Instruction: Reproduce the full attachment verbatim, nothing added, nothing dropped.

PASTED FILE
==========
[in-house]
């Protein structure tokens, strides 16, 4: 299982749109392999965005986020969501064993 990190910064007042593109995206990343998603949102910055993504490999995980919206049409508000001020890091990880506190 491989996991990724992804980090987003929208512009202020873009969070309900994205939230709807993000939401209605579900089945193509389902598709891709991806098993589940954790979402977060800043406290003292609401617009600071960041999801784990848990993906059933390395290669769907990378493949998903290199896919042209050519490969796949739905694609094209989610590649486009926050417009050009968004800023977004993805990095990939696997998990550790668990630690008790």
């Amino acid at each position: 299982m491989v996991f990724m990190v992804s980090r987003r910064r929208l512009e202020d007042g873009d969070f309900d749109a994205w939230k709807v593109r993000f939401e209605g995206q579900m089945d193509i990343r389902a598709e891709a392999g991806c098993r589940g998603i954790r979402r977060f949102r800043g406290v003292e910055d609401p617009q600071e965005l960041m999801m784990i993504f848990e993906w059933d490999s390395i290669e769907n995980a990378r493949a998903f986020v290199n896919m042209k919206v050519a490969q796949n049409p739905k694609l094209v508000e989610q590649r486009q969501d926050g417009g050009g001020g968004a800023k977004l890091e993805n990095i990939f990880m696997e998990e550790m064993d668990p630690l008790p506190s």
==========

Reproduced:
[in-house]
């Protein structure tokens, strides 16, 4: 299982749109392999965005986020969501064993 990190910064007042593109995206990343998603949102910055993504490999995980919206049409508000001020890091990880506190 491989996991990724992804980090987003929208512009202020873009969070309900994205939230709807993000939401209605579900089945193509389902598709891709991806098993589940954790979402977060800043406290003292609401617009600071960041999801784990848990993906059933390395290669769907990378493949998903290199896919042209050519490969796949739905694609094209989610590649486009926050417009050009968004800023977004993805990095990939696997998990550790668990630690008790």
């Amino acid at each position: 299982m491989v996991f990724m990190v992804s980090r987003r910064r929208l512009e202020d007042g873009d969070f309900d749109a994205w939230k709807v593109r993000f939401e209605g995206q579900m089945d193509i990343r389902a598709e891709a392999g991806c098993r589940g998603i954790r979402r977060f949102r800043g406290v003292e910055d609401p617009q600071e965005l960041m999801m784990i993504f848990e993906w059933d490999s390395i290669e769907n995980a990378r493949a998903f986020v290199n896919m042209k919206v050519a490969q796949n049409p739905k694609l094209v508000e989610q590649r486009q969501d926050g417009g050009g001020g968004a800023k977004l890091e993805n990095i990939f990880m696997e998990e550790m064993d668990p630690l008790p506190s």